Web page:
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Building Brand Loyalty and Annihilating Customer Attrition

 by zack on 24 Aug 2013 |
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In the world of ecommerce, it’s very common to be concerned with attracting unique visitors. Online retailers are always looking for big injections of new capital to keep their businesses expanding. And there’s nothing wrong with this line of thinking. Unique visitors are a vital part of cultivating a successful online store. The trouble only begins when the value of unique visits outweighs the efforts at customer retention. It’s one thing to have an endless stream of new visitors, if you’ve got that going you’re in good shape already. However, wouldn’t it be preferable to keep at least a portion of those unique visitors coming back on a consistent basis?

The returning customers form a core group of supporters from which you can extend your reach and grow your business. Today, we’re talking about the best ways to measure and improve brand loyalty. That means utilizing effective analytics, and implementing user-friendly strategies that will promise to cut back on your customer attrition, thereby turning your brand into a commodity that your customers will enthusiastically support.

First, let’s define our terms. What is brand loyalty, and what do you need to know about customer retention? These phrases are really synonyms. They both mean that the customers your online store is attracting are going to be return business. Customer attrition, on the other hand, is the amount of loyal customers that you end up losing for one reason or another. These are somewhat immaterial expressions that need to be quantified in more concrete terms. That’s where your handy dandy metric measurements come into play. There are several different helpful metrics for measuring brand loyalty, and we’ll be giving you the lowdown on what they are, and how you should be using them to maximize the lifetime value of your customers.
 

LVC

Speaking of the lifetime value of a customer. That’s the first metric you’ll need to understand. This metric is, of course, an estimate. That is unless you’ve been in business for 70+ years and have kept exemplary records for individual customers. But then, if that were the case, we wouldn’t be talking about ecommerce anymore, but regular brick and mortar retail. So assuming that you aren’t ageless and omniscient, let’s begin with the formula for evaluating a customer’s lifetime value.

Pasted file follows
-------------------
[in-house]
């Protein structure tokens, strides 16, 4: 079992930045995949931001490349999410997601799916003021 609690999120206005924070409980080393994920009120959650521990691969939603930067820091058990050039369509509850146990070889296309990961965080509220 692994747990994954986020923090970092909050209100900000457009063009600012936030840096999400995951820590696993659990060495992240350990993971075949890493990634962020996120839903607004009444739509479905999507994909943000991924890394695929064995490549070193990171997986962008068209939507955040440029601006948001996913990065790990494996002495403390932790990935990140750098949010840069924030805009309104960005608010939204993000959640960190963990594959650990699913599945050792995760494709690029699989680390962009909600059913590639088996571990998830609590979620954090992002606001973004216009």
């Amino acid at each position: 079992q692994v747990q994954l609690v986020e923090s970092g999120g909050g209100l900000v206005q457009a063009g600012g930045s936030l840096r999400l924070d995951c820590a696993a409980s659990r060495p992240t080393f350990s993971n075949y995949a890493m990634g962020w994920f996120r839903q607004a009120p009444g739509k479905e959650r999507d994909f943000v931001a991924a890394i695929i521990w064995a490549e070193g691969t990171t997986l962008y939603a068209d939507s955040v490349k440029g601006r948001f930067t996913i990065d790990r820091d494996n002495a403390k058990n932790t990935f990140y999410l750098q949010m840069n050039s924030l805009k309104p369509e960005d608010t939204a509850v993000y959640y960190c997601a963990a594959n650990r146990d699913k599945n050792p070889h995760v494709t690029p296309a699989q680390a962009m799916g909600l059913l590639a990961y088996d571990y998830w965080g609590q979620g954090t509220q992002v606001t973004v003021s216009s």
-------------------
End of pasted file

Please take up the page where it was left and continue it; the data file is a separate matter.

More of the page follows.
Customer Lifetime value (CLV) = (AVG profit per year x number of years)-acquisition costs
 
 
This next part is very important; this formula will only be effective if you have an accurate grasp of your profit margins. Profit margins are something you should be keeping close track of anyway. So consider this an added incentive for good bookkeeping, (like you really needed one more.)
 
Measuring CLV will help you to take a big picture approach to your business. You’re not living from paycheck to paycheck; you’re trying to build an empire. So try not to think about your customers in terms of single orders or purchases, but instead realize that every customer can be a repeat customer, if you approach them the right way.
 
One way to get a grip on how many repeat customers your business will have, aside from keeping contact lists and opt-in subscriptions to your newsletters and such, is to measure your NPS.
 

Net Promoter Score


Net Promoter Score is the measurement your customers give your website, rating their satisfaction with your services. However, while they’re rating you, you’re actually categorizing them.  It works like this: before finalizing a purchase you put in an optionally answerable survey. You just ask your customers how satisfied they were with their shopping experience. A simple score that your customers give your site from 1-10 can reveal how big a cheerleader they’ll be for your business. With an NPS in place, you can gauge how much word of mouth advertising you’re likely to produce-- or how many bad reviews.  

The general breakdown for Net Promoter score goes a little like this: A score between 9 and 10 is repeat business. They enjoyed their experience and they’ll be back. They’ll probably even go to bat for you with their friends and possibly attract other visitors to your site. Scores between 7 and 8 are satisfied customers, but would probably be susceptible to your competition’s marketing ploys. You don’t have their complete trust and happiness in your brand. Not yet.  A score of 1 through 6 is trouble. These people were not happy with their experience and are likely to talk negatively about your company in the future. It might not be a bad idea to reach out to these people and see if any amends can be made.
 

Reduce customer attrition